I keep hearing things about 'if nobody is their friend, that's a sign they're a wrong 'un'.


Often not always



Thing is I don't want friendship for its own sake. I want it as 'proof' of my worth.

You can't "prove" or measure your retail value

Even the exchange rate of monetary currency fluctuates daily

Having friends does not change your retail value either


As a sort of a validation that I'm not entirely weird or out there on my own.

I'm looking at the autistic average age of death and it's 5 years older than me.

Your profile does not specify age

But based on your statement, if you are already that old and no friends, what is the problem?






Because of suicides. I'm not suicidal but if I continue along this path of casual friendships, will I become that way?

Hard to imagine

But I am not precognitive




And I know I'm using a lot of me and I and my own life in this but - if someone really didn't have friends, if none of their acquaintances liked them, etc (not my situation), would that person necessarily be immoral/useless?

Also yes, online, nobody watches me. Nobody follows me if I do twitter. Nobody friends me if I do facebook. People occasionally like my stuff and occasionally dislike it. Only a select few people on here like me. But I get the sense it wouldn't matter as much if people I wasn't related to irl would actually tell me they liked me.


I feel bad for telling you this but average age of death for autistic people is 36 because of suicide.

I had friends til I was 22. Online friends til I was 25 and I quit Twitter because I was scared of being googled and I had severe social anxiety.

I joined a library at 22. I started working there. The volunteers there were very right wing. They talked all the time about it. They were also all over 60. Some of the stuff they came out with was very rude and offensive and I don't like it. But it still matters to me that I 'failed' socially in that situation. I wonder if I should stop worrying about it and try to just get on with 'my own' instead?

Yeah, at football there isn't much conversation, but there is far left politics. Slogans and songs and things. Everyone there is a Republican, the Irish kind. But nobody debates it in depth. Nobody talks about anything in depth. People just shout in short sentences, quickly changing topic.

And, unlike in the library, people are pro immigration because most of us there are 1st-3rd generation immigrant, all Irish.

I broadly agree with them but there's no room for nuance. And no room for making proper friends. Because proper friendship happens through long conversation or through time. Maybe I'll get to be proper friends with time. Esp if I sit with Liam and that lot. Because people are ageist and old guys are sexist in their choice of friends. I find young guys aren't like that.

Bear in mind these people buy me birthday presents and young people want to dance with me so... it's probably all in my head this rejection thing, based on an idea of friendship meaning conversation.

Do NTs really think in those short sentences, quickly flitting from topic to topic? I'm trying hard not to be an aspie supremacist but...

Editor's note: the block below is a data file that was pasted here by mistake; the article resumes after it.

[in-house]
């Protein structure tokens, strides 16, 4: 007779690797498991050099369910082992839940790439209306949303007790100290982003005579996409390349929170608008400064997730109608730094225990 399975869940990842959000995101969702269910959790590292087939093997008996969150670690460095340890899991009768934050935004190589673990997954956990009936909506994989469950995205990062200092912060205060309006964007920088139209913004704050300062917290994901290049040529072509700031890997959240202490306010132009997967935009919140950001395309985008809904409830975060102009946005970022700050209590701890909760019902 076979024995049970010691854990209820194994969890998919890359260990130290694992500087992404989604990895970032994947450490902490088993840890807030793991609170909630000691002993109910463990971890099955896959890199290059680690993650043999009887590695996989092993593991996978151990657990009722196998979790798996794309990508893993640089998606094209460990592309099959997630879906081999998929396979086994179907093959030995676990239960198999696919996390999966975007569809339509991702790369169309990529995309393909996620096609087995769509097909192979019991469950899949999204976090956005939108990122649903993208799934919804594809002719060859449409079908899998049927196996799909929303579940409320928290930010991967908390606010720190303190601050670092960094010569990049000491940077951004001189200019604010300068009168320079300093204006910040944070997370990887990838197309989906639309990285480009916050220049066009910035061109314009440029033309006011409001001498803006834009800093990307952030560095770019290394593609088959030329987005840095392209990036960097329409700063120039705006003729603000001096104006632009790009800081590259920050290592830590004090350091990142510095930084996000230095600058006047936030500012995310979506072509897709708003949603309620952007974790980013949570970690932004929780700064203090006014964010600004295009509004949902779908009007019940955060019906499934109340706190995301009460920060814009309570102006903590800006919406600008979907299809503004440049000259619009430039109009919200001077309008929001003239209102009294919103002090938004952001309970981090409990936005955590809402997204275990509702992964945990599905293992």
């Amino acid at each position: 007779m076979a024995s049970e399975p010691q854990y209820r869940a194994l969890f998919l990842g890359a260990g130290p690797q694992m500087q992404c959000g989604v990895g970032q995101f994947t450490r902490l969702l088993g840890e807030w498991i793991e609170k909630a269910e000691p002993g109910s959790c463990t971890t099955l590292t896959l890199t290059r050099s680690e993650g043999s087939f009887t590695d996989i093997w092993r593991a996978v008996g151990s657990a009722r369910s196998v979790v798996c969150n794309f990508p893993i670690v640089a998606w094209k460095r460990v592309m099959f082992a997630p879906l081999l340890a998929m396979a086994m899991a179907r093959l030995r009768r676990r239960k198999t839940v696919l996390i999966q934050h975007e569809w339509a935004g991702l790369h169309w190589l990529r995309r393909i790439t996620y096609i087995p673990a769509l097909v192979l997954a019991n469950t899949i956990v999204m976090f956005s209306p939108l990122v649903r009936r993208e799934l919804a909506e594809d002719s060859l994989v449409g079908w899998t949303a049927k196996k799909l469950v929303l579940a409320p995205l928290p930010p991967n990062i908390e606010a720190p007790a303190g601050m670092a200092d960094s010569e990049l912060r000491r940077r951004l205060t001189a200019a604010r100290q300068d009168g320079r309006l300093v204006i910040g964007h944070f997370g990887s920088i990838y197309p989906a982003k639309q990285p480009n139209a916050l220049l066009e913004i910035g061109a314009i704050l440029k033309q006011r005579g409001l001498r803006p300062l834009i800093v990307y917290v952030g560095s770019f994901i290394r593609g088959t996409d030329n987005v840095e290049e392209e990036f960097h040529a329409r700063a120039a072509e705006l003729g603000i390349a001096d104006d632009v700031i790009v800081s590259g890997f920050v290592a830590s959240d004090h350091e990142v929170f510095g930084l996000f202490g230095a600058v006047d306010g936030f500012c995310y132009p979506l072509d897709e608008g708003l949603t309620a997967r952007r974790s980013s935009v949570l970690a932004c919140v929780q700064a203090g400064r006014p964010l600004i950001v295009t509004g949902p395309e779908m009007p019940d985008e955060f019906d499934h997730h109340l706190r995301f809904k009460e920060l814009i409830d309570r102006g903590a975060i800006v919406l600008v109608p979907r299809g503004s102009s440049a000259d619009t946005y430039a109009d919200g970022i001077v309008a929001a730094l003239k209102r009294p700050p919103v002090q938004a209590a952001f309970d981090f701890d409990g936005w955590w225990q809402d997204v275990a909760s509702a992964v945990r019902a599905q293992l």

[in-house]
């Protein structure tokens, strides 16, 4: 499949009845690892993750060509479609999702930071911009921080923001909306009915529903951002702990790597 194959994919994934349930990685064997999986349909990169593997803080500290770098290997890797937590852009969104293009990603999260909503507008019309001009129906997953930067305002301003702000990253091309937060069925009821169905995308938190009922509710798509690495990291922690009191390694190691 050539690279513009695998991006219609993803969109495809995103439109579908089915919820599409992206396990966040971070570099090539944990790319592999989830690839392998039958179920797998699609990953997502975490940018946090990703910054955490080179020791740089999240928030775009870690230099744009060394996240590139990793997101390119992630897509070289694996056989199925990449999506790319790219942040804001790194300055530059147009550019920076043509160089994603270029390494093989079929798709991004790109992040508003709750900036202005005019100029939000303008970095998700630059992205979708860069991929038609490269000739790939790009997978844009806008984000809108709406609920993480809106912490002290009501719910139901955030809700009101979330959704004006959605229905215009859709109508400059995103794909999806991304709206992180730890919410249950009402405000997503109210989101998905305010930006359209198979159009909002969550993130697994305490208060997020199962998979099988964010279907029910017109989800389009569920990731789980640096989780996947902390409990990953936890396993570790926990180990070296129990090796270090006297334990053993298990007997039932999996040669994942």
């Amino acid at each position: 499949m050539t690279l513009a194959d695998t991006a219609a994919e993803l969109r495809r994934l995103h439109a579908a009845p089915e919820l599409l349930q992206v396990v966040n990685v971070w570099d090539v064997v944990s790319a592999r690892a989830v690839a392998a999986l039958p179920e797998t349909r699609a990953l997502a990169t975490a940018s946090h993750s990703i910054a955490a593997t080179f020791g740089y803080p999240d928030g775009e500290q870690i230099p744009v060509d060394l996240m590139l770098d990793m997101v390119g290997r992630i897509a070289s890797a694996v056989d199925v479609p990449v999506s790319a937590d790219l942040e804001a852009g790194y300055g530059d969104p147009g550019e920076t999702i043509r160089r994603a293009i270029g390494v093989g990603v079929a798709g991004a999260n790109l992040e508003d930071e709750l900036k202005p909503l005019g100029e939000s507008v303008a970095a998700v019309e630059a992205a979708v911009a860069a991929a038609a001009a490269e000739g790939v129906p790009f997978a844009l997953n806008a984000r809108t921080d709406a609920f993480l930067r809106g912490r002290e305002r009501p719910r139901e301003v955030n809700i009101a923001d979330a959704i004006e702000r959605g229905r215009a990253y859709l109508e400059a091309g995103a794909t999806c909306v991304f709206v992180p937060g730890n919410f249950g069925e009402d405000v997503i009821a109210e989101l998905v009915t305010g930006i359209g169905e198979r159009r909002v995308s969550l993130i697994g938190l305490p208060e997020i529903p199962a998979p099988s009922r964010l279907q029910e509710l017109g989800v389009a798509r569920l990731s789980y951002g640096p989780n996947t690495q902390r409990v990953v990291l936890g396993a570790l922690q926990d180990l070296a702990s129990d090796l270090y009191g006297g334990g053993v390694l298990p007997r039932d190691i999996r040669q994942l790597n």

Maybe the reason you have a hard time is that you mainly focus on football as a resource to socialize -- and socialization there is very superficial. It might be nice to go to sports events from time to time, but it shouldn't be the main thing you are doing. If you are looking for meaningful conversations probably things like book clubs are much better options.

As far as politics, you can't judge their views based on the slogans they shout. Yes, people who shout those slogans probably agree with them. But the people that disagree won't shout they disagree since it's not part of a "routine". So what if only 10% of people are shouting? That would produce lots of noise, yes, but you won't know the view of the other 90% That's why it's important to go to other places to really get to know people.

And here is another food for thought. In Mississippi a lot of slogans they shout are right wing, at your place they are left wing. So maybe it's not true that sports people are either right or left, maybe they are just agreeing with the views of the locals?



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11 Jul 2019, 5:47 am

cyberdad wrote:
KT67 wrote:
Do NTs really think in those short sentences, quickly flitting from topic to topic? I'm trying hard not to be an aspie supremacist but...


NT here...I also notice the opposite...I try and engage Aspies in deep conversation and they run away...


It reminds me of my mom who is an NT but when we are in a museum she would spend hours there and it would drive me crazy. But then there was a time she took me to a movie "war and peace" so after the movie I was asking her questions about Napoleon which h she couldn't answer: she simply admitted she doesn't know history and suggested I ask a historian. So then I asked her "how come you spend so much time studying art but not history? I personally find history more interesting than art" She couldn't answer that either. And by the way I am not that much into history either (I am a physicist) but I find history interesting "when I run into it" -- unlike art. My mom is the opposite.